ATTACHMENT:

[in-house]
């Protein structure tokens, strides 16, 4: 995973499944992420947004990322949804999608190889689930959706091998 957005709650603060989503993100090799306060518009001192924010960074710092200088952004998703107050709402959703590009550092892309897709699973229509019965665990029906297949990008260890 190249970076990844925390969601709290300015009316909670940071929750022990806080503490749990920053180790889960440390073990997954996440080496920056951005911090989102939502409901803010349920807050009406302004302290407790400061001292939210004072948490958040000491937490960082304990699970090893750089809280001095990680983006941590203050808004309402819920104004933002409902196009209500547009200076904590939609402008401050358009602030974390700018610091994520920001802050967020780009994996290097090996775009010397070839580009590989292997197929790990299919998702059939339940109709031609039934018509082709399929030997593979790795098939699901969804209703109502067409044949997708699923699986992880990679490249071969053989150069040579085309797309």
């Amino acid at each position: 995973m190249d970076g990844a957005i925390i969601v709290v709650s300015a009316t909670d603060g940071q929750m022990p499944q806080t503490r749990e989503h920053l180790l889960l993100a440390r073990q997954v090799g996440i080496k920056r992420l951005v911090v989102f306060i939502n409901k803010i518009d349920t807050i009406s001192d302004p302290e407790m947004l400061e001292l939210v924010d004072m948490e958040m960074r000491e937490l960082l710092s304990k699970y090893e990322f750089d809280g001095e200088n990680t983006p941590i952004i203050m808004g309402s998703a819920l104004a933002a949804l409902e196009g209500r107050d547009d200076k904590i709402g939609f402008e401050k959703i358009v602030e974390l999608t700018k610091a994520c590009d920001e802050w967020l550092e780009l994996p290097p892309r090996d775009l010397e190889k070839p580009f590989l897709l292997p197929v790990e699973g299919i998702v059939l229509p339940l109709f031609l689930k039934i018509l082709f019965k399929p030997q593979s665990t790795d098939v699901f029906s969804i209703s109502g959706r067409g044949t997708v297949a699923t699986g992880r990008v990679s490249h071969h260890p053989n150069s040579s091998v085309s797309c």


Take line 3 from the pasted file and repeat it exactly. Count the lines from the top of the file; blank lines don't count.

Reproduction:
């Amino acid at each position: 995973m190249d970076g990844a957005i925390i969601v709290v709650s300015a009316t909670d603060g940071q929750m022990p499944q806080t503490r749990e989503h920053l180790l889960l993100a440390r073990q997954v090799g996440i080496k920056r992420l951005v911090v989102f306060i939502n409901k803010i518009d349920t807050i009406s001192d302004p302290e407790m947004l400061e001292l939210v924010d004072m948490e958040m960074r000491e937490l960082l710092s304990k699970y090893e990322f750089d809280g001095e200088n990680t983006p941590i952004i203050m808004g309402s998703a819920l104004a933002a949804l409902e196009g209500r107050d547009d200076k904590i709402g939609f402008e401050k959703i358009v602030e974390l999608t700018k610091a994520c590009d920001e802050w967020l550092e780009l994996p290097p892309r090996d775009l010397e190889k070839p580009f590989l897709l292997p197929v790990e699973g299919i998702v059939l229509p339940l109709f031609l689930k039934i018509l082709f019965k399929p030997q593979s665990t790795d098939v699901f029906s969804i209703s109502g959706r067409g044949t997708v297949a699923t699986g992880r990008v990679s490249h071969h260890p053989n150069s040579s091998v085309s797309c």